• Financial Pacific Insurance Company
  • First National Insurance Company of America
  • Granite Re, Inc dba Granite Surety Insurance Company
  • Gray Casualty & Surety Company (The)
  • Gray Insurance Company (The)
  • Great American Insurance Company
  • Great Midwest Insurance Company
  • Hanover Insurance Company (The)
  • Harco National Insurance Company
  • Hartford Fire Insurance Company
  • Hartford Insurance Company of the Midwest
  • Hudson Insurance Company
  • Jet Insurance Company
  • Lexon Insurance Company
  • Liberty Mutual Insurance Company
  • Markel Insurance Company
  • Merchants Bonding Company (Mutual)
  • National Fire Insurance Company of Hartford
  • Nationwide Mutual Insurance Company
  • Navigators Insurance Company
  • Old Republic General Insurance Corporation
  • Old Republic Surety Company
  • Pacific Indemnity Company
  • Philadelphia Indemnity Insurance Company
  • Platte River Insurance Company
  • RLI Insurance Company
  • Safeco Insurance Company of America
  • State Farm Fire and Casualty Company
  • St Paul Fire and Marine Insurance Company
  • SureTec Insurance Company
  • Swiss Re Corporate Solutions America
  • Swiss Re Corporate Solutions Premier
  • The Guarantee Company of North America USA
  • The North River Insurance Company
  • The Ohio Casualty Insurance Company
  • Travelers Casualty and Surety Company
  • Travelers Casualty and Surety Company of America
  • Trisura Insurance Company
  • United Fire & Casualty Company
  • United States Fire Insurance Company
  • United Surety Insurance Company
  • Universal Surety of America
  • US Specialty Insurance Company
  • Vigilant Insurance Company
  • Wesco Insurance Company
  • Westchester Fire Insurance Company
  • Western National Mutual Insurance Company
  • Western Surety Company
  • XL Specialty Insurance Company
  • Zurich American Insurance Company

How much do I have to pay for a contractor bond in California?

The cost of a contractor license bond depends on two numbers: the bond amount, which is $25,000 in California, and the premium rate, which is a personalized percentage of the bond amount that a contractor must pay to obtain the bond. This premium rate is often determined by multiple factors, the most important being the contractor’s credit score.

To get a contractor license bond, a contractor does not need to pay the full bond amount, but rather only the premium, which is calculated as: 

Premium = Bond Amount ($25,000) * Premium Rate

In California, the premium rates for the contractor license bond ranges from 0.5% to 5%, depending on the bondseeker's creditworthiness. This translates to a range of premiums between $125 to $1,250 per year, renewed annually. 

Who can make a claim against a contractor bond?

Claims against a contractor bond can be made by the following parties:

  • Homeowners who have entered into agreements for home renovations or construction of single-family dwellings that have been damaged due to violations of state license laws by the licensed contractor.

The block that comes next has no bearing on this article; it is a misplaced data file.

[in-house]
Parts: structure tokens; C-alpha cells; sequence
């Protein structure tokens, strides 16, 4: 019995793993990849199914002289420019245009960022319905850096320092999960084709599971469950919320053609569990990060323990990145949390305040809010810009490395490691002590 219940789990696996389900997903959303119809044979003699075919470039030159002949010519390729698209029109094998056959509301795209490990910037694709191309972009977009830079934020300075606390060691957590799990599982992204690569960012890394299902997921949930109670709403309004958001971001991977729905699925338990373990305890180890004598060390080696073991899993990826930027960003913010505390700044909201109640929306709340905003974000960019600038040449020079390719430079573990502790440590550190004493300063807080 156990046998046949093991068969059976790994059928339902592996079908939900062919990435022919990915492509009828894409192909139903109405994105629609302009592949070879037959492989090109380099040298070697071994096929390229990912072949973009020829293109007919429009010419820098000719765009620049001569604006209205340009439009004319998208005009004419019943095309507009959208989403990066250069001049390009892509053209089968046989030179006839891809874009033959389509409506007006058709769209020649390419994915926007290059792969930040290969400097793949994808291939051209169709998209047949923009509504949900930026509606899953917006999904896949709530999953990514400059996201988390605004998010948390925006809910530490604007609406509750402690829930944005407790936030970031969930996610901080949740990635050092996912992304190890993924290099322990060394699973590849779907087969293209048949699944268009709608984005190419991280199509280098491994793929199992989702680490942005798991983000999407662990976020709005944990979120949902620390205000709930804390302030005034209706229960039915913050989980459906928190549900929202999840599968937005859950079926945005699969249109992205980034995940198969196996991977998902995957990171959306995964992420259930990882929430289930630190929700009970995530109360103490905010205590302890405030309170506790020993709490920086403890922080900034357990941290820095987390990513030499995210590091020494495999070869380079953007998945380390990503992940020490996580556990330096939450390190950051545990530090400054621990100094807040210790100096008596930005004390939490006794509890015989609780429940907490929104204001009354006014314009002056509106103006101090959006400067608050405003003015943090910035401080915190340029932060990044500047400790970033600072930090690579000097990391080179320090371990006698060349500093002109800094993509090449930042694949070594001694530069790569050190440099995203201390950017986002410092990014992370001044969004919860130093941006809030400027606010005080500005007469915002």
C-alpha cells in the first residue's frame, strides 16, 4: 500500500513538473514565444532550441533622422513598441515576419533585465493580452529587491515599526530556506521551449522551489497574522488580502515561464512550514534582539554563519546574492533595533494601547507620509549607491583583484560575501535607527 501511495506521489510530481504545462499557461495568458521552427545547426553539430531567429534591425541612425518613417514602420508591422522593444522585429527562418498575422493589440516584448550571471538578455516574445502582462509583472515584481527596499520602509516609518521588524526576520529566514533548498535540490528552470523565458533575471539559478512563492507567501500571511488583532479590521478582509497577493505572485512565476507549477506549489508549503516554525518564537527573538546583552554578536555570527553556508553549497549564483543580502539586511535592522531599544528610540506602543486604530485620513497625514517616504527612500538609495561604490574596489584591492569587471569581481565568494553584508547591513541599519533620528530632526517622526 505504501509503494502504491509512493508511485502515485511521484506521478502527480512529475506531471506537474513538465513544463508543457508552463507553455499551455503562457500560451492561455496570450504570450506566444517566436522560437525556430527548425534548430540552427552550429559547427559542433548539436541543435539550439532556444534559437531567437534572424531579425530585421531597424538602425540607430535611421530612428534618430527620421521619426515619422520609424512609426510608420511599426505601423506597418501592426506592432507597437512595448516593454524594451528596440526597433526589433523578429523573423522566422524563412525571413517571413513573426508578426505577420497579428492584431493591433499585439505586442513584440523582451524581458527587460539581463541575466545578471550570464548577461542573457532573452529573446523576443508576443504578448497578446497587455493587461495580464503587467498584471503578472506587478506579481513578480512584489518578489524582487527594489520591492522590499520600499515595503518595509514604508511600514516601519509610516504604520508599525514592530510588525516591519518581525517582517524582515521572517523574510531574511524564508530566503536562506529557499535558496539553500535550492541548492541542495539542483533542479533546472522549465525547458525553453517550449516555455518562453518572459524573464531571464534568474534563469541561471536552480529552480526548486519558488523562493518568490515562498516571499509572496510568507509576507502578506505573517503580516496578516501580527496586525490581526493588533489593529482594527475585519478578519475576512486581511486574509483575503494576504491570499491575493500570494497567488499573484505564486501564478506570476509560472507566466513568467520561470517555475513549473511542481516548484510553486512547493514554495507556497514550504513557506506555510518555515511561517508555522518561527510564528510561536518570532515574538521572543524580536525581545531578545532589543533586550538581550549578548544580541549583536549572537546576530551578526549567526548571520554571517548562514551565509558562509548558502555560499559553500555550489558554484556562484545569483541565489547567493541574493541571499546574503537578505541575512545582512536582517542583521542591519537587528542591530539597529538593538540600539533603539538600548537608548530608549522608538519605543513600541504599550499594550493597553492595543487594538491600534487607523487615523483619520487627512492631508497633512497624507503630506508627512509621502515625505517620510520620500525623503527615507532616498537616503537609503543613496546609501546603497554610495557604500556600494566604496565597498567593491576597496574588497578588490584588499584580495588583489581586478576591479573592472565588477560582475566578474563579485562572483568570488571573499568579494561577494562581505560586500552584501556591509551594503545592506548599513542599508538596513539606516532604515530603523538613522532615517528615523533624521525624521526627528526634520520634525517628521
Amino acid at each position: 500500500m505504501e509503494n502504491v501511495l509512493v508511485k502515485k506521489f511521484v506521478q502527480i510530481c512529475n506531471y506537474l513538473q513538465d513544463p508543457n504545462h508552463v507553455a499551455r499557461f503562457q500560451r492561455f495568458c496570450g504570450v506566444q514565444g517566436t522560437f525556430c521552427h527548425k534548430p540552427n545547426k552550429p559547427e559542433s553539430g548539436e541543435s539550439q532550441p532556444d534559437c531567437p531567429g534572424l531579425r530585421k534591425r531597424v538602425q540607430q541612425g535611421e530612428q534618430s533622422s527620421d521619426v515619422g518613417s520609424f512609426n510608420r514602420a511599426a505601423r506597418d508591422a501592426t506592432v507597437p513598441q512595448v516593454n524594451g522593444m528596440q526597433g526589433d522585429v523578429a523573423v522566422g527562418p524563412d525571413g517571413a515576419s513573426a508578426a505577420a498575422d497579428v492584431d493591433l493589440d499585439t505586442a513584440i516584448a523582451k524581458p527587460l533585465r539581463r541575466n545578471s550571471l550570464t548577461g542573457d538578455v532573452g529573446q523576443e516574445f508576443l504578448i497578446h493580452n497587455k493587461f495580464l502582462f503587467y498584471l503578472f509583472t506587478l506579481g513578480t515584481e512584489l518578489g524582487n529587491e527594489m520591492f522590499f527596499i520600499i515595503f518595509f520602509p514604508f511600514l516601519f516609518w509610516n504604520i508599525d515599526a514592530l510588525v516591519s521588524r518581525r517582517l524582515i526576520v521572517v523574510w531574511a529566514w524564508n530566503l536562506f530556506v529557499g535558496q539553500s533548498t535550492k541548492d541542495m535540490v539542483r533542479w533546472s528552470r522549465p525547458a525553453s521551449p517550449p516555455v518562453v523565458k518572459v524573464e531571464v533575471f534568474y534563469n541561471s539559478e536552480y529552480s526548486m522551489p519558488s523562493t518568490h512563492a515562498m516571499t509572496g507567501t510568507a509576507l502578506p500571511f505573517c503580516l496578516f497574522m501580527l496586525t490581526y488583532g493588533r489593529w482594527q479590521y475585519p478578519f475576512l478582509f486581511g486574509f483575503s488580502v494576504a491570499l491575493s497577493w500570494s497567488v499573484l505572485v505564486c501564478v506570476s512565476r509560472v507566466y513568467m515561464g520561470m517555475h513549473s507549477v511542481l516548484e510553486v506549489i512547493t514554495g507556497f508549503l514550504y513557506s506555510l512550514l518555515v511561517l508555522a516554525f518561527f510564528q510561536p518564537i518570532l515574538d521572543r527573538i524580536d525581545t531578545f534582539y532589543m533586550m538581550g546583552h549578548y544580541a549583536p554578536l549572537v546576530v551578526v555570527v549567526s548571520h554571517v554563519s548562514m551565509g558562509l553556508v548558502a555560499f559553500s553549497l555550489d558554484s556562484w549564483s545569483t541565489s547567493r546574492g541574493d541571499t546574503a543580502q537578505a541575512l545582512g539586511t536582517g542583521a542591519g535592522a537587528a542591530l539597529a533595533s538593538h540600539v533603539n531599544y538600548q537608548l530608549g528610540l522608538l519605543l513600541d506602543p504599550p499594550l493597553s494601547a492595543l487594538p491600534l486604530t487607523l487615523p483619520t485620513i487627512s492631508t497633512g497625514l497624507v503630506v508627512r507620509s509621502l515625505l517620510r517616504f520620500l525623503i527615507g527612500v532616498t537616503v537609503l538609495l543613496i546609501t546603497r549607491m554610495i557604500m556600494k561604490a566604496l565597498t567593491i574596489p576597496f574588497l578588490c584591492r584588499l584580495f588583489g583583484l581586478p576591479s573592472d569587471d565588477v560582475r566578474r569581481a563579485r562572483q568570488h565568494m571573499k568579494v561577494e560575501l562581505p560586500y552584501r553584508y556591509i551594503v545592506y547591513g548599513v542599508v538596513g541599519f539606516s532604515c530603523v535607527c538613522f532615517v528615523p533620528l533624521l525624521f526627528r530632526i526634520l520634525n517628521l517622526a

• Individuals who have suffered damages as a direct result of intentional and deliberate violations of state license laws or fraudulent activity committed by the licensee during the execution or performance of a construction contract.
  • Employees of the licensed contractor who have not been paid their owed wages.
  • Any person or entity that has suffered damages due to the contractor's failure to provide eligible employees with fringe benefits.

How does a consumer file a claim against a bond?

To file a claim against a bond, consumers should reach out to the contractor's surety company and provide a comprehensive written description of the issue, along with supporting documents such as the contract and any other pertinent information. If the consumer is not satisfied with the surety company's response, they have the option to take the contractor to small claims court for amounts up to $10,000. Claims exceeding $10,000 must be filed in a superior court.

What should a contractor do if a claim is filed against their bond?

If a contractor receives notification from their surety company regarding a filed claim against their bond, it is crucial to promptly respond to the surety. Contractors should provide a detailed explanation of their position and submit all relevant documentation. Additionally, if a complaint has been lodged with the CSLB, contractors should respond fully and promptly, providing the board with all requested information for the duration of the investigation.

The surety company will conduct its own investigation into any claims filed against the bond, while the CSLB will investigate any complaints against the contractor's license. Often, the issues involved in these two matters are interconnected. Both the surety company and the CSLB will independently address and resolve the respective issues within their jurisdictions.


To sum it up, the California Contractor License Bond is a necessary requirement for all contractors looking to get licensed in the state. It is important for bond seekers to understand the pricing, where to get a surety bond, and the requirements set forth by the CSLB. Finding a reputable and knowledgeable surety broker who specializes in contractor license bonds is crucial in obtaining the right bond for the contractor's needs, and SuretyNow is here to help if you run into any questions. Happy contracting!